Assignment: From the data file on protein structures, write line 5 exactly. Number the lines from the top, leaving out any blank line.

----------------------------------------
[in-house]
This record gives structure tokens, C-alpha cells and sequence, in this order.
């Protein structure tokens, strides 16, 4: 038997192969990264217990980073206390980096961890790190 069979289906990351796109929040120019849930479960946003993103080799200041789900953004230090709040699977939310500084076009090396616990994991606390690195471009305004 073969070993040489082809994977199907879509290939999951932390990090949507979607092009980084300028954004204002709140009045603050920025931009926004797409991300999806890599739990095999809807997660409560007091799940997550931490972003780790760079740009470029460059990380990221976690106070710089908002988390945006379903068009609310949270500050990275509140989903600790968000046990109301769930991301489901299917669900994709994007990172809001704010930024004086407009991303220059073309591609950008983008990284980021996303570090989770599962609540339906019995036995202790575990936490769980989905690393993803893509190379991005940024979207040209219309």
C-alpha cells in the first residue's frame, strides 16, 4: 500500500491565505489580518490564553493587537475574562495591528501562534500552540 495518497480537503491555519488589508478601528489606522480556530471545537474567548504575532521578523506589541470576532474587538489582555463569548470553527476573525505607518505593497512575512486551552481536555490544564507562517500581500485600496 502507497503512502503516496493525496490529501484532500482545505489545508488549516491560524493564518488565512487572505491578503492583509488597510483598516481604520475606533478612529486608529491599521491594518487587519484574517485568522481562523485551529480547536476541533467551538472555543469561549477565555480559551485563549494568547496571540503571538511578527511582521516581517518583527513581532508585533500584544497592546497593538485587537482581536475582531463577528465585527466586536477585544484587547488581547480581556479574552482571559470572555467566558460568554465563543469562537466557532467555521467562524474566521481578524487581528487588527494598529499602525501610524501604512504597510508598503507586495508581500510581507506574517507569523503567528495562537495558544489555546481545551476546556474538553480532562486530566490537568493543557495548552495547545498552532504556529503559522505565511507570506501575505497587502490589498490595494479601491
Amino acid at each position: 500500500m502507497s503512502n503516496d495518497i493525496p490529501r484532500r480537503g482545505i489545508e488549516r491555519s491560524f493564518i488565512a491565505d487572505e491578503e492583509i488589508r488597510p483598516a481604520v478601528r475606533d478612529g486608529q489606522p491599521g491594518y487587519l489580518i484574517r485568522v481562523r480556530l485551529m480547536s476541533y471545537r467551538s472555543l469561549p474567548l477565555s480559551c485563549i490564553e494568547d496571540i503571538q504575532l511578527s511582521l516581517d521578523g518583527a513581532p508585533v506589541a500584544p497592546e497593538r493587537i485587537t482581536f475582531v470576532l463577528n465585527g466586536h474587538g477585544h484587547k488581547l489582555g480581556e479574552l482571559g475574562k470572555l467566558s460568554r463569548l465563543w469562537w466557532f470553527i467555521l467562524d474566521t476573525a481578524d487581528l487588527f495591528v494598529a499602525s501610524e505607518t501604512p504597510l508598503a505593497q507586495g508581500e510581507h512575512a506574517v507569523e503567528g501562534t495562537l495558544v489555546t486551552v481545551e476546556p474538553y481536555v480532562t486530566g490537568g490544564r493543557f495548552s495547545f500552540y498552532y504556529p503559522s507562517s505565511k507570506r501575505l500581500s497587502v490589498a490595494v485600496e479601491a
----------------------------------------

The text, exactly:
Amino acid at each position: 500500500m502507497s503512502n503516496d495518497i493525496p490529501r484532500r480537503g482545505i489545508e488549516r491555519s491560524f493564518i488565512a491565505d487572505e491578503e492583509i488589508r488597510p483598516a481604520v478601528r475606533d478612529g486608529q489606522p491599521g491594518y487587519l489580518i484574517r485568522v481562523r480556530l485551529m480547536s476541533y471545537r467551538s472555543l469561549p474567548l477565555s480559551c485563549i490564553e494568547d496571540i503571538q504575532l511578527s511582521l516581517d521578523g518583527a513581532p508585533v506589541a500584544p497592546e497593538r493587537i485587537t482581536f475582531v470576532l463577528n465585527g466586536h474587538g477585544h484587547k488581547l489582555g480581556e479574552l482571559g475574562k470572555l467566558s460568554r463569548l465563543w469562537w466557532f470553527i467555521l467562524d474566521t476573525a481578524d487581528l487588527f495591528v494598529a499602525s501610524e505607518t501604512p504597510l508598503a505593497q507586495g508581500e510581507h512575512a506574517v507569523e503567528g501562534t495562537l495558544v489555546t486551552v481545551e476546556p474538553y481536555v480532562t486530566g490537568g490544564r493543557f495548552s495547545f500552540y498552532y504556529p503559522s507562517s505565511k507570506r501575505l500581500s497587502v490589498a490595494v485600496e479601491a